Tuesday, February 12, 2008

Constant Effort

Why should you hold a nearly constant effort when riding or running up and down hills? It is almost axiomatic among coaches that when racing you need to hold a nearly constant effort for the entire race, up or down hills. And why is that? Is there a justification? Couldn't you simply rest on the downhills and it will all average out? Well it kinda averages out but not really, let's talk about fatigue for a moment. In triathlons there are two types of fatigue we routinely face, there are other fatigue processes but these are the ones we hit routinely.
  1. Fatigue from lactate accumulation in the muscles. When needing energy quickly, your body breaks down glycogen without oxygen and produces lactate ions. The biochemistry of lactate ions is quite complex and the understanding of it gets better every year. But what we need to know is this, elevated lactate concentration is associated with a lack of contractility in muscle, during a race if your muscle fibers get higher lactate levels in them - those fibers won't want to fire for a while.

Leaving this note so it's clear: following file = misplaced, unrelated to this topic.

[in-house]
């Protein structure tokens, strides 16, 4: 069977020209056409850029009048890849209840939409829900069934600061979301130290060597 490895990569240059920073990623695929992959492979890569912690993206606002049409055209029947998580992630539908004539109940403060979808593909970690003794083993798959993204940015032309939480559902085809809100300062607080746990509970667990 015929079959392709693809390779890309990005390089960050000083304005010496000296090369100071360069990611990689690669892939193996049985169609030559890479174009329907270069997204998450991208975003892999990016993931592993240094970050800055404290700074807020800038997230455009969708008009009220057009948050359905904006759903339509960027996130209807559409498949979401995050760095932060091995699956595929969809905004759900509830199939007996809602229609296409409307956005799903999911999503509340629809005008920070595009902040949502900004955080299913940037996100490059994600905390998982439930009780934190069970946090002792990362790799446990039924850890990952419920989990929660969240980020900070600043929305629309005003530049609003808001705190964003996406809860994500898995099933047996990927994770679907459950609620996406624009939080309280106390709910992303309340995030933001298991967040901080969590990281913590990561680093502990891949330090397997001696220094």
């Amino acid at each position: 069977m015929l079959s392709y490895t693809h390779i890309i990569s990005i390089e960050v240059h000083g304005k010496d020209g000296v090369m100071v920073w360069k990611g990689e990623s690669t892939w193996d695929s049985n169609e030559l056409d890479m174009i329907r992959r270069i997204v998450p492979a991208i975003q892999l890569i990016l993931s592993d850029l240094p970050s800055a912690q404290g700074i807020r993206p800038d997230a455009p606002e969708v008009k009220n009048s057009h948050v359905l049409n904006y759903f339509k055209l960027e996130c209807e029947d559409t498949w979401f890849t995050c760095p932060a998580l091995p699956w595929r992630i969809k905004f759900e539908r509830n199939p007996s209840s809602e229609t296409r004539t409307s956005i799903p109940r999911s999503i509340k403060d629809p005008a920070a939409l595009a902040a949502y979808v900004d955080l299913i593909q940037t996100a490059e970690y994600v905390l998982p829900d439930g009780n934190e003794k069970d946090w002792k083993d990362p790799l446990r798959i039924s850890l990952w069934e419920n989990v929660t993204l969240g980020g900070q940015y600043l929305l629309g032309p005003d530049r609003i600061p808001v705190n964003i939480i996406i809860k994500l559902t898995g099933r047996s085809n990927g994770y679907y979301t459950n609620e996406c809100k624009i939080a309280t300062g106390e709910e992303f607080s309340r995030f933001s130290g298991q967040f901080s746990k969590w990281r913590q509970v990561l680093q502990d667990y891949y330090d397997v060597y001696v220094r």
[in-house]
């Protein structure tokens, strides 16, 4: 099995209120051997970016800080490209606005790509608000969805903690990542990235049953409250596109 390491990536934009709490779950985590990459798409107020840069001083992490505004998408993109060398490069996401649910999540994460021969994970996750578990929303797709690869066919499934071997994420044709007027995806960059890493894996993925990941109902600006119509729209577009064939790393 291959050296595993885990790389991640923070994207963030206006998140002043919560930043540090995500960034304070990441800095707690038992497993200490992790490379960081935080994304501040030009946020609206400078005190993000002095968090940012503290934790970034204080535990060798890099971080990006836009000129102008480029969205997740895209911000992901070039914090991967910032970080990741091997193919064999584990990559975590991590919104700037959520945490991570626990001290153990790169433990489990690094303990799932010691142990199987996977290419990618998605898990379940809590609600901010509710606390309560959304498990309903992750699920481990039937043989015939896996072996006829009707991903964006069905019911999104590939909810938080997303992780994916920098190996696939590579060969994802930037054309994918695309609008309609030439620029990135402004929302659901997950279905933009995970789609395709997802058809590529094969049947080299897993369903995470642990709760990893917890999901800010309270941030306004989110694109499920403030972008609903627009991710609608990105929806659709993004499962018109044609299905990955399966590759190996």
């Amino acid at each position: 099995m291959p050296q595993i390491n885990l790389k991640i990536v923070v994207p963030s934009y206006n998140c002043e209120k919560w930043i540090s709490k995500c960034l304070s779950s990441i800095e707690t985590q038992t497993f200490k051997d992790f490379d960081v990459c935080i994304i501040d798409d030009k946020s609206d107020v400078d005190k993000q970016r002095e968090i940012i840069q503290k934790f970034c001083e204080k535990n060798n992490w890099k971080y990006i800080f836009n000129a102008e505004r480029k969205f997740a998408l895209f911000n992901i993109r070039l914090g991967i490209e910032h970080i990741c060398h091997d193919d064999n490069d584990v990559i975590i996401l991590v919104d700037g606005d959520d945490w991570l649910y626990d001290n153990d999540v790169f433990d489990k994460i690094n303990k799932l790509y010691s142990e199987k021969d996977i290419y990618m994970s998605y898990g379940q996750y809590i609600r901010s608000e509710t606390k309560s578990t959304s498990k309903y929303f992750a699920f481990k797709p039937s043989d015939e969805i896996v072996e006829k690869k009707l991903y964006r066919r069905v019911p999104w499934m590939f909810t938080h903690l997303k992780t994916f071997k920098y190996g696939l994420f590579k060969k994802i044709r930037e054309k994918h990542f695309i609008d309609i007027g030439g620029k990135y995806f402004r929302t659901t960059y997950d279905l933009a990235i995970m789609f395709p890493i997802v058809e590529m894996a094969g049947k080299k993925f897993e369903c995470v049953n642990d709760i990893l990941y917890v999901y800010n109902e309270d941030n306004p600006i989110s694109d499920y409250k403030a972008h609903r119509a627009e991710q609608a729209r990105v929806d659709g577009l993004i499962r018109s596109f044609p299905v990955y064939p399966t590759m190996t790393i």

Lactate as a cause of fatigue is actually controversial, but lactate as a marker of fatigue is not. Not only that, but once these fibers have decided they won't contract, they will stay that way for a "long time." You can consider them pretty much done for the course of the race. For reasons not entirely clear, those muscle cells will not fire again for a while. If you rest about half of those fibers will start firing again in 20ish minutes; but of course, you aren't resting - you are riding the rest of the race.

    One way to experience this is a gross pacing error, going out WAY too hard. Just really spanking it from the get go. It's almost silly to mention it but it does happen. Going out too fast on the swim is not entirely uncommon. Also hitting your favorite sport and trying to make up time. Say you're a strong cyclist and want to pick up some time on your competitors who swam faster than you. You can easily overdo it here. Same thing with running. The more common way to encounter this type of fatigue is in small bursts, over hills. You hit it too hard over one hill and you take a subset of muscle cells out of the action for the duration. On another hill another set of cells are down for the count, the next hill your body recruits another set of them and THEY go down for the count. Then you get to the last hill and everyone is down for the count! Your legs just won't go any faster!